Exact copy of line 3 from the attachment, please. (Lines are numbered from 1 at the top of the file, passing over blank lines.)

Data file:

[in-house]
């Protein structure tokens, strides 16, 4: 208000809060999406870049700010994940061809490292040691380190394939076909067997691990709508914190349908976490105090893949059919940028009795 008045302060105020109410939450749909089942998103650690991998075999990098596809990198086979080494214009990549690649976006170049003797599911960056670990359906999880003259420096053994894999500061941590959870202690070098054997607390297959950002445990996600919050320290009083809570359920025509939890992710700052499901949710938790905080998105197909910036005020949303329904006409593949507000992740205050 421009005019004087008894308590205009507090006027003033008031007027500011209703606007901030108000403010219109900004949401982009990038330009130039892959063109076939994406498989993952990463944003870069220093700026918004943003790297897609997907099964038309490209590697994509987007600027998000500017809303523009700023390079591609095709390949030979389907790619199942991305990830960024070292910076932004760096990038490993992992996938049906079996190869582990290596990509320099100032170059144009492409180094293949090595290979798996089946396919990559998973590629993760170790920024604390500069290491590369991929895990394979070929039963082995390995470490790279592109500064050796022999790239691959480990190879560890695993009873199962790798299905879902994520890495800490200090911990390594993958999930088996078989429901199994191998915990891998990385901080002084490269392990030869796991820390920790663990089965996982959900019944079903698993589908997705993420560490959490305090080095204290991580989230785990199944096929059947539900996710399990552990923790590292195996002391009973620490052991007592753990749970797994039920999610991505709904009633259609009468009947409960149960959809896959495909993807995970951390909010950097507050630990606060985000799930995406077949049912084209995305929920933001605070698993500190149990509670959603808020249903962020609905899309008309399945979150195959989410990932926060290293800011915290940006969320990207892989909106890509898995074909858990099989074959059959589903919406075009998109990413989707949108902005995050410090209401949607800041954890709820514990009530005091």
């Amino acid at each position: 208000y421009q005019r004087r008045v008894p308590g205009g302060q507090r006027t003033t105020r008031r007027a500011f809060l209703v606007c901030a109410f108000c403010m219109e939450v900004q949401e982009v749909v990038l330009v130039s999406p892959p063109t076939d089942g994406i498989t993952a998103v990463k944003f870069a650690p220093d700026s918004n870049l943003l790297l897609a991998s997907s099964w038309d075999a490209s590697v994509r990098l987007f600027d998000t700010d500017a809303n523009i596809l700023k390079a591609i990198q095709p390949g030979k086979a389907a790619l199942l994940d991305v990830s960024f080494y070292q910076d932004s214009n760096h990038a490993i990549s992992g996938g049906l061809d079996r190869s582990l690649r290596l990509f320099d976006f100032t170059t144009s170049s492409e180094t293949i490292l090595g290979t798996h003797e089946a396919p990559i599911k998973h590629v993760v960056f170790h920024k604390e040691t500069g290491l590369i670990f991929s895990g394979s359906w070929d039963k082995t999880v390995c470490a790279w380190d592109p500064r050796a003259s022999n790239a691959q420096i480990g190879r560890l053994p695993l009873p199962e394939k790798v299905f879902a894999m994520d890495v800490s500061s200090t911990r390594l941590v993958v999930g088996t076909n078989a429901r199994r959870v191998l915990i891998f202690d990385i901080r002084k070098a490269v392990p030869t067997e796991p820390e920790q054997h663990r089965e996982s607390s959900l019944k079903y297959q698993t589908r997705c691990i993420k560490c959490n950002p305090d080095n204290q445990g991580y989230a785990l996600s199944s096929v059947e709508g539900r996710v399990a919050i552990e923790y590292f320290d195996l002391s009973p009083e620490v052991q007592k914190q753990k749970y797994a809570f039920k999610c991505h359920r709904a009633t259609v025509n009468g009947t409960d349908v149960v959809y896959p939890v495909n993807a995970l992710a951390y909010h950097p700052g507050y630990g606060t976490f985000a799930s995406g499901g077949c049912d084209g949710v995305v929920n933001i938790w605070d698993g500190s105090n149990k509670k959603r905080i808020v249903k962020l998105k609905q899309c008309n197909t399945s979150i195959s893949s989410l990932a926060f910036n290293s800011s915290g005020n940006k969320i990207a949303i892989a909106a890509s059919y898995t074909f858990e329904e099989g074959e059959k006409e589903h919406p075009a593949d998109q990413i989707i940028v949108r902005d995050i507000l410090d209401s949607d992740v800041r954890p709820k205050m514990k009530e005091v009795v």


């Amino acid at each position: 208000y421009q005019r004087r008045v008894p308590g205009g302060q507090r006027t003033t105020r008031r007027a500011f809060l209703v606007c901030a109410f108000c403010m219109e939450v900004q949401e982009v749909v990038l330009v130039s999406p892959p063109t076939d089942g994406i498989t993952a998103v990463k944003f870069a650690p220093d700026s918004n870049l943003l790297l897609a991998s997907s099964w038309d075999a490209s590697v994509r990098l987007f600027d998000t700010d500017a809303n523009i596809l700023k390079a591609i990198q095709p390949g030979k086979a389907a790619l199942l994940d991305v990830s960024f080494y070292q910076d932004s214009n760096h990038a490993i990549s992992g996938g049906l061809d079996r190869s582990l690649r290596l990509f320099d976006f100032t170059t144009s170049s492409e180094t293949i490292l090595g290979t798996h003797e089946a396919p990559i599911k998973h590629v993760v960056f170790h920024k604390e040691t500069g290491l590369i670990f991929s895990g394979s359906w070929d039963k082995t999880v390995c470490a790279w380190d592109p500064r050796a003259s022999n790239a691959q420096i480990g190879r560890l053994p695993l009873p199962e394939k790798v299905f879902a894999m994520d890495v800490s500061s200090t911990r390594l941590v993958v999930g088996t076909n078989a429901r199994r959870v191998l915990i891998f202690d990385i901080r002084k070098a490269v392990p030869t067997e796991p820390e920790q054997h663990r089965e996982s607390s959900l019944k079903y297959q698993t589908r997705c691990i993420k560490c959490n950002p305090d080095n204290q445990g991580y989230a785990l996600s199944s096929v059947e709508g539900r996710v399990a919050i552990e923790y590292f320290d195996l002391s009973p009083e620490v052991q007592k914190q753990k749970y797994a809570f039920k999610c991505h359920r709904a009633t259609v025509n009468g009947t409960d349908v149960v959809y896959p939890v495909n993807a995970l992710a951390y909010h950097p700052g507050y630990g606060t976490f985000a799930s995406g499901g077949c049912d084209g949710v995305v929920n933001i938790w605070d698993g500190s105090n149990k509670k959603r905080i808020v249903k962020l998105k609905q899309c008309n197909t399945s979150i195959s893949s989410l990932a926060f910036n290293s800011s915290g005020n940006k969320i990207a949303i892989a909106a890509s059919y898995t074909f858990e329904e099989g074959e059959k006409e589903h919406p075009a593949d998109q990413i989707i940028v949108r902005d995050i507000l410090d209401s949607d992740v800041r954890p709820k205050m514990k009530e005091v009795v």